Kingdom People

Today, Jesus begins the series of teachings that we call the “Sermon on the Mount”.  The Beatitudes – as this part is called – set out the qualities of someone who lives in the Kingdom. A Kingdom-dweller doesn’t belong to one category – rather he or she belongs to all of them. They are poor in spirit – gentle – at times mourning – they hunger and thirst for what is right – they are merciful – and seekers after peace.

Where the Ten Commandments offer clear guidelines for behavior – what is and what is not allowed – the Beatitudes speak more of an inner disposition.

For the one who loves God, the desire is always to live in a way that maintains the harmony and communion of their relationship.

It begins to sound idyllic – and, as the poetry and rhythm of beautiful images of Kingdom living and the fruits it bears flow into our heads – we can find ourselves lulled into a sense of security that this is how life is going to be.

But there is a sting in the tale.

Jesus – as we have seen before – is a realist. He knows that the world is not yet ready for people who live according to Kingdom principles. He knows that all too often those who hunger and thirst for what is right will be disappointed – those who are gentle will be exploited – those who are merciful cannot expect mercy to be shown them – and those who mourn often have very good reason to – and cannot expect comfort. And so He concludes with words that seem hard – but are realistic – and, in fact, are a source of strength and comfort.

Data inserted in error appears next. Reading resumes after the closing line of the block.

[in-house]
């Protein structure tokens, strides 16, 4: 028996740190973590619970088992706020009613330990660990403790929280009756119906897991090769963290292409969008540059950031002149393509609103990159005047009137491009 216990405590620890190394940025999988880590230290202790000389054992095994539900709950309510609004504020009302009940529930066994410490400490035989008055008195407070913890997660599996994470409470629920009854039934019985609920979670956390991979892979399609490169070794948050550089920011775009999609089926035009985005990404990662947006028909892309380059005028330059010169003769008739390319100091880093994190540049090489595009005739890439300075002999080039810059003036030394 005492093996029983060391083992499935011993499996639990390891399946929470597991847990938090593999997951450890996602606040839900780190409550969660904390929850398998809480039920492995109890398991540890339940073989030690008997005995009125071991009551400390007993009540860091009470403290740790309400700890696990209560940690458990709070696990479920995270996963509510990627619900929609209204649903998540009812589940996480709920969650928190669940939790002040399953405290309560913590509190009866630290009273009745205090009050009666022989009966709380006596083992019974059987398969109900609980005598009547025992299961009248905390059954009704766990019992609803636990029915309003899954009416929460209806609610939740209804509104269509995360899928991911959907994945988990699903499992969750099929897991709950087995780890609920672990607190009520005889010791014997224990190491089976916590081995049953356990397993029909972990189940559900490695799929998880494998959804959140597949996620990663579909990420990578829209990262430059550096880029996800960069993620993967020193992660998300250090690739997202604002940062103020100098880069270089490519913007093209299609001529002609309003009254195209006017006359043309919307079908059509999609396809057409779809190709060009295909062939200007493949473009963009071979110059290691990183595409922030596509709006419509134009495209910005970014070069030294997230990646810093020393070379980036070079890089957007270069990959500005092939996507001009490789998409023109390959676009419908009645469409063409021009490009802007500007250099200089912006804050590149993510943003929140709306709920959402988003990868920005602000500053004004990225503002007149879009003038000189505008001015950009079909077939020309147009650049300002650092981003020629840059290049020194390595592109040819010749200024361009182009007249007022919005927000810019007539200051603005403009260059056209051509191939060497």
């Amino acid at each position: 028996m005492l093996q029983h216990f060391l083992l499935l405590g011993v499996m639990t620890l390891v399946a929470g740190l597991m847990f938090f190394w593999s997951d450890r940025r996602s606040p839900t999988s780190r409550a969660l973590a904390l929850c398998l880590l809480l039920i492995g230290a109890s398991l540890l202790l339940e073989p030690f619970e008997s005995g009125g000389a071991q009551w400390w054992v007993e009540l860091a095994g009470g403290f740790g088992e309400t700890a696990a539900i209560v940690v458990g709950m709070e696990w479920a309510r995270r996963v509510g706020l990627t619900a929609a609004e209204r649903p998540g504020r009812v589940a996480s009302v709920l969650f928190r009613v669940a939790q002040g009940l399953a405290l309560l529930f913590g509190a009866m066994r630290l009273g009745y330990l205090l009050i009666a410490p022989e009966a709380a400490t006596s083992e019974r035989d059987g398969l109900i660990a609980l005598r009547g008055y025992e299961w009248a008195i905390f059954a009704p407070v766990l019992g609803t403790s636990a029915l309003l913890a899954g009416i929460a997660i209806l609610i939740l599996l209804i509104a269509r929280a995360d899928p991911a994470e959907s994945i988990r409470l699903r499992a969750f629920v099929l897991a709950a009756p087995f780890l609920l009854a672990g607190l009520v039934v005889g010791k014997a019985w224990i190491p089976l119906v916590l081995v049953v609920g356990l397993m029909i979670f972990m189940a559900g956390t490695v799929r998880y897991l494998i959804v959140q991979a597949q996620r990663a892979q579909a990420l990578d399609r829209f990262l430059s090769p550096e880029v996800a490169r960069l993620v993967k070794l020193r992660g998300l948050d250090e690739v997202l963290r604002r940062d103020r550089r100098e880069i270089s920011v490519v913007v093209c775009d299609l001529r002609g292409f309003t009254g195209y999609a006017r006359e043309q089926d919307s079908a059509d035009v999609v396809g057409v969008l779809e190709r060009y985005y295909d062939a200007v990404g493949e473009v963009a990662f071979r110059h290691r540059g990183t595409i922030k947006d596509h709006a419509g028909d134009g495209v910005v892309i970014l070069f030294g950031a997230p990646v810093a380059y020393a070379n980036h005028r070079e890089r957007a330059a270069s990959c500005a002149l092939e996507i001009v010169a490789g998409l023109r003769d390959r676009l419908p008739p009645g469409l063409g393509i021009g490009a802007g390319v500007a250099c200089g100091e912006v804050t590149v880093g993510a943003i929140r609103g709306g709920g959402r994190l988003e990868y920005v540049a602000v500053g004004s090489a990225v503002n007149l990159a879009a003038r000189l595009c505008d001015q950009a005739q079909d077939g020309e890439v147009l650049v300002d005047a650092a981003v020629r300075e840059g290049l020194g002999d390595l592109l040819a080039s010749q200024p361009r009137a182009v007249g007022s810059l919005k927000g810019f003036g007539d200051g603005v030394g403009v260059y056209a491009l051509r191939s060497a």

Jesus is pointing out a simple truth – one that His own life – and death bore testimony to…The world cannot handle Kingdom people. But He reassures His listeners – and us: even when the world hates you for living as a Kingdom person – or ridicules you – or exploits you – even then, remember that you are blest by God. Those are the very times when you can be most sure that you are living according to the values of heaven and bringing them into the world.

The Pursuit of Happiness

At a dinner party the other evening, a question was posed: “What is your idea of happiness?” Everyone strives to be happy, but everyone has a different idea of what that word means! Many pursue money, power and position as a means to happiness. Others see physical exercise as a means to a pleasant life. Still others seek more spiritual goals in prayer and meditation as the blessed road.

In each case the pursuit of happiness has a cost. What will people sacrifice for happiness? In our Gospel today, happiness meant “blessed”. The cost was reputation and the danger of persecution. The reward was the Kingdom.

In the Beatitudes, Jesus gives a blueprint for right living. While the Beatitudes may seem idealistic, they are quite ordinary and accessible to anyone serious about faithful discipleship. Moreover, they are the very attitudes that lead to what Jesus promises – a share in the “kingdom of heaven.”

Today’s feast places before us the canonized saints in heaven, those whom we’ve known in our lives who are also in heaven, as well as those living among us now who model for us right living. We look to those on earth to support us by their example!

What can you do today to live out the Beatitudes in the pursuit of happiness?